(For this week’s edition of Waxing Lyrical, Andy Synn posed the now-familiar questions to vocalist/lyricist Frode Hofsøy of the Norwegian band Endolith.)
What more can I say about Endolith that I haven’t already said (here and here)?
I’m not even sure any more, to be honest. I mean, if you haven’t checked out this three-person Prog-Metal powerhouse – perfect for fans of Meshuggah, Devin Townsend, Arcturus, Fear Factory, and Strapping Young Lad – yet, then perhaps you never will?
Still, let’s hand things over to the band’s vocalist/lyricist Frode Hofsøy, and see if he can’t win you over himself!
I actually started a long time ago, in my first proper band called Vindicta, a black/thrash metal band from my hometown of Harstad. When I joined Endolith in 2014 it just felt natural for me to take the reins on writing lyrics, as I have always written creatively sporadically since I started more than 20 years ago. I actually have a degree in English literature, so why not put it to use?
I try to get the other members to give input on the lyrics, but I usually have a very specific purpose with every line and word, and I can chew on a line for hours before I find the right angle. Other times it just flows naturally, almost like a stream of consciousness.
Oh, it can be many things. A headline in a newspaper, a poster, films and TV-series, articles, and other lyrics and literature. I keep quite a few notes on my smartphone where I write down words, phrases and general ideas for songs.
For the last album though, I read quite a few (popular) scientific articles on fossils, dinosaurs, iridium and the Cretaceous- Paleogene boundary, and the Chicxulub impact crater. Recent world events also inspired the temporal shift that seeps through into the 66 million year old fabric.
I think the lyrics to “REX” were the easiest to write for the Chicxulub album, as I had recently been reading up on the latest research on T-Rex. I was going through a bit of a rough patch in my life, and writing it was a perfect way to channel some of my frustration and anger. Imagine recording the actual vocals! To put myself in the head of the tyrant king of beasts, this particular one with a narcissistic personality disorder, was the perfect proverbial venting of one’s spleen, so to speak.
I feel that lyrics in metal and the process of writing them are often more of an afterthought, something that is relegated to the one poor SOB in the band who hates it the least.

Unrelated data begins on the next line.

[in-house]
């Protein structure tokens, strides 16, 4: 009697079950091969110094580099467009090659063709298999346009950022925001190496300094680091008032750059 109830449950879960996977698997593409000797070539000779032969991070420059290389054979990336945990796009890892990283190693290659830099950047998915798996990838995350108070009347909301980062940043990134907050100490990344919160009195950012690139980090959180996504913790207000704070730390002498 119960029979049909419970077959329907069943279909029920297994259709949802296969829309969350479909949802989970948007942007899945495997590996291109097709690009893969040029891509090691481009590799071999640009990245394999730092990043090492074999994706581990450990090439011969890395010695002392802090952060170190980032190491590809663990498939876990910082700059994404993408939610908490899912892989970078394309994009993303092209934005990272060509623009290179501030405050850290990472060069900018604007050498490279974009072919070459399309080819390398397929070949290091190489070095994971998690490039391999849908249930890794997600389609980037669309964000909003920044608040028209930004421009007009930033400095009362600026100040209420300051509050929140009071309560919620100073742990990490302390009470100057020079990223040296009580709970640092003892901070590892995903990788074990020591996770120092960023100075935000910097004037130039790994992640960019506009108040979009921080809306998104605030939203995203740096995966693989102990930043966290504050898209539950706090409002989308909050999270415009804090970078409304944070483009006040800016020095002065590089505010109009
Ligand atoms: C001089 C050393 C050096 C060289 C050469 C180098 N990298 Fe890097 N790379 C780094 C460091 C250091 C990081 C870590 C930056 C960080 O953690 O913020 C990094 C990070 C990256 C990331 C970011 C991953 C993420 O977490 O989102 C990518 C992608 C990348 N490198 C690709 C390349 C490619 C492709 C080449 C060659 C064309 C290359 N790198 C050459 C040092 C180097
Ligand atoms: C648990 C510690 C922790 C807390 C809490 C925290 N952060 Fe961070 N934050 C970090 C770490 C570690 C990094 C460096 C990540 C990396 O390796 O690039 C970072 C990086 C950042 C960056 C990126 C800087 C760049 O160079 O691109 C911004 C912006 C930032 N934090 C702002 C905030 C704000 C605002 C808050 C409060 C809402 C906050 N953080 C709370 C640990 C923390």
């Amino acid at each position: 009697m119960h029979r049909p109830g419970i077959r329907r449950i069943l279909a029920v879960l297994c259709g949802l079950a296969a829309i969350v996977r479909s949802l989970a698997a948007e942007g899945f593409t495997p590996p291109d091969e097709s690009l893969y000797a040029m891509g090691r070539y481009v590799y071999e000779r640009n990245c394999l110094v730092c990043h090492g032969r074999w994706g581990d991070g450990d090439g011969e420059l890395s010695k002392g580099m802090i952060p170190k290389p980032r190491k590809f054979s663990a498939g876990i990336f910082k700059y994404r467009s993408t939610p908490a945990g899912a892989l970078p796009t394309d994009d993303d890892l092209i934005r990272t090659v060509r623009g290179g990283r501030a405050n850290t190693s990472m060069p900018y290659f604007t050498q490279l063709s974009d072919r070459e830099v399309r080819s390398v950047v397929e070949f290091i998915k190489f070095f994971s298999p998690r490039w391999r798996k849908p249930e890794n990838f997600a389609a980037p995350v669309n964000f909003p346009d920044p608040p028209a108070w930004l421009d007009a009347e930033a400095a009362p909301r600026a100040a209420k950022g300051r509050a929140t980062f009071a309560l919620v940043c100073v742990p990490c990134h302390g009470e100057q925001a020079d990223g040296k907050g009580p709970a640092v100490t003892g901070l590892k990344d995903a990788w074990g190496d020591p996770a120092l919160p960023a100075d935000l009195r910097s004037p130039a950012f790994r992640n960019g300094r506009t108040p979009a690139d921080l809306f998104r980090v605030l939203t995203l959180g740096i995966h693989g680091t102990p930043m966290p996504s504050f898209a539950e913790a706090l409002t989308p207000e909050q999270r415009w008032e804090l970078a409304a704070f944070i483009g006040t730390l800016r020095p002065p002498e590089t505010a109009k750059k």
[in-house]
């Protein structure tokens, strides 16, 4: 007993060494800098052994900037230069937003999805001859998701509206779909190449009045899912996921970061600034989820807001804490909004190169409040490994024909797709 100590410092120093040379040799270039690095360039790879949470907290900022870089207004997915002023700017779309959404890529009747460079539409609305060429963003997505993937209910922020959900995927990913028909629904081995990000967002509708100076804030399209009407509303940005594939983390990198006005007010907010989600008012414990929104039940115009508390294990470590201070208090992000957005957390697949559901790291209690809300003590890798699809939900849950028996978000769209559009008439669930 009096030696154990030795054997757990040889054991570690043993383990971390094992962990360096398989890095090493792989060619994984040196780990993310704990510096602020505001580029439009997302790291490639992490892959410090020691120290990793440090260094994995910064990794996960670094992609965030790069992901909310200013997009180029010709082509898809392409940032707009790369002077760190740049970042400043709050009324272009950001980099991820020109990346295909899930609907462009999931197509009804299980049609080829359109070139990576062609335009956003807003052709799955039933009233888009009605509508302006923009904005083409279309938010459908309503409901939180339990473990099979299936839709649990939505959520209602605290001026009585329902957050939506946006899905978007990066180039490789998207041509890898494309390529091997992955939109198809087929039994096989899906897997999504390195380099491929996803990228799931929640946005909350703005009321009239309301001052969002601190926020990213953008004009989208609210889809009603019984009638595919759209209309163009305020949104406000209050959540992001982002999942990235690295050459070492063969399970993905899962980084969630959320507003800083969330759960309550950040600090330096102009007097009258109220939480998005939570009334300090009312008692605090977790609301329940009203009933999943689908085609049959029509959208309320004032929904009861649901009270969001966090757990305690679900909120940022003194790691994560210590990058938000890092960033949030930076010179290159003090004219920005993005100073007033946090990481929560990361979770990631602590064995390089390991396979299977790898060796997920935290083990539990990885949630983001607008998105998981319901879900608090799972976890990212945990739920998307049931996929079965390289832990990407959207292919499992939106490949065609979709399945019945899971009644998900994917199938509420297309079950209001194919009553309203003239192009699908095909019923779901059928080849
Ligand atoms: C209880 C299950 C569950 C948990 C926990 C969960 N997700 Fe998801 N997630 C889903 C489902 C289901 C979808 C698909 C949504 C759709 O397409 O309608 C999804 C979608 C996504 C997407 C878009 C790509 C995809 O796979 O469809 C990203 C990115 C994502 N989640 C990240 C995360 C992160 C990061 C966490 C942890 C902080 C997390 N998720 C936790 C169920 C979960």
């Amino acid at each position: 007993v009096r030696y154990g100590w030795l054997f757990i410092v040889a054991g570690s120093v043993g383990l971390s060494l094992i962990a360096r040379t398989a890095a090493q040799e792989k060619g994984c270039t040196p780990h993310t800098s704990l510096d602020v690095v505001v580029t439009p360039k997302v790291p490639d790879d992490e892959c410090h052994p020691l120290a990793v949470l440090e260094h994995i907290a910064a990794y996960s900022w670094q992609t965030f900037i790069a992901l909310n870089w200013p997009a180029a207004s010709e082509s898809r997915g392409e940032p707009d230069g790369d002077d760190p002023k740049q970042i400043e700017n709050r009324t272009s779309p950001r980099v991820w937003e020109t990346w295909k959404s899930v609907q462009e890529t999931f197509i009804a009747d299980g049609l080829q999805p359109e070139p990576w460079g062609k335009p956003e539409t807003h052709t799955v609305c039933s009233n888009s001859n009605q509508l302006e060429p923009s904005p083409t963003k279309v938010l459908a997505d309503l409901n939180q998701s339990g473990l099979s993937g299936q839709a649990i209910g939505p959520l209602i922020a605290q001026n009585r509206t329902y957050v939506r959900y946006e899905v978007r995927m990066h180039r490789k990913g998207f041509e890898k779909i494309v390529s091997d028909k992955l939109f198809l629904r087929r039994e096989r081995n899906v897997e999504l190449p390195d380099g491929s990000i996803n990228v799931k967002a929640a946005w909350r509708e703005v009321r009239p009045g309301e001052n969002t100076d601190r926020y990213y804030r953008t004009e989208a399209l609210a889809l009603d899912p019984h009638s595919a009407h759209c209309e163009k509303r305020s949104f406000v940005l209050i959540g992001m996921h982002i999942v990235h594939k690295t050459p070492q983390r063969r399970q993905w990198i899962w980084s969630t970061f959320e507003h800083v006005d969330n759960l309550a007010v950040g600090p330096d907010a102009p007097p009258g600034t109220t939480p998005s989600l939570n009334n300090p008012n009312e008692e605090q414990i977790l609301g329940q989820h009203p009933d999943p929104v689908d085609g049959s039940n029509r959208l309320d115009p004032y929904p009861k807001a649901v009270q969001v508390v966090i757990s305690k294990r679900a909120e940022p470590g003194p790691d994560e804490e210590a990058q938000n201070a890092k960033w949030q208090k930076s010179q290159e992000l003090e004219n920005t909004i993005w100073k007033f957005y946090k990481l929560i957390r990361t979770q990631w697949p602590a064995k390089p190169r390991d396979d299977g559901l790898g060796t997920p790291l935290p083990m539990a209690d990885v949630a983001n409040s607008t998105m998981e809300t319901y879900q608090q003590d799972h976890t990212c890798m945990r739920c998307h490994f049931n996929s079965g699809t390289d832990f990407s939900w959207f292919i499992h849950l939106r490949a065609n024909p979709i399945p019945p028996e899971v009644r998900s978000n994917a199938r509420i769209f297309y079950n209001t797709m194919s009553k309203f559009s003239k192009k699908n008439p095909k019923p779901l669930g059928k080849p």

There are, however, some brilliant exceptions to this where I feel the lyrics are part of giving a song something more, adding a sense of substance and direction to the music.
Some brilliant exceptions are of course Cradle of Filth, Emperor, (later) Darkthrone, Arcturus (particularly the ones written by Kristoffer Rygg for La Masquerade Infernale and Sham Mirrors), and Death from Human onwards. And probably quite a few others than I can’t think of right now
Moreover, I do have a profound love for William Blake, particularly the Proverbs of Hell from The Marriage of Heaven and Hell. Many of them are just so punny, and there is actually a great deal of wisdom to be found there. Many of them are so richly imaginative, it is hard to pick a single one.
I will pick this one today, but tomorrow it might be another:
You never know what is enough, unless you know what is more than enough.
I don’t know if it has, really. I imagine my lyrics have matured a bit, but I don’t know if the actual process of writing has.
I feel that I still do it the same way: I develop an idea for lyrics for a song in my head, and then I start «hanging» the ideas on particular knobs that are words or phrases I have seasoned and savoured for a while. And then I fill in the blanks.
Sometimes the title and a very specific idea for a song come first, sometimes the process of filling in the blanks actually develop the lyrics into something different than I had planned.
I feel the most important way to develop your style and language is reading a lot, and trying to actually say something, or at least to describe something, that you feel is important. Nothing beats enthusiasm. And some wicked humour.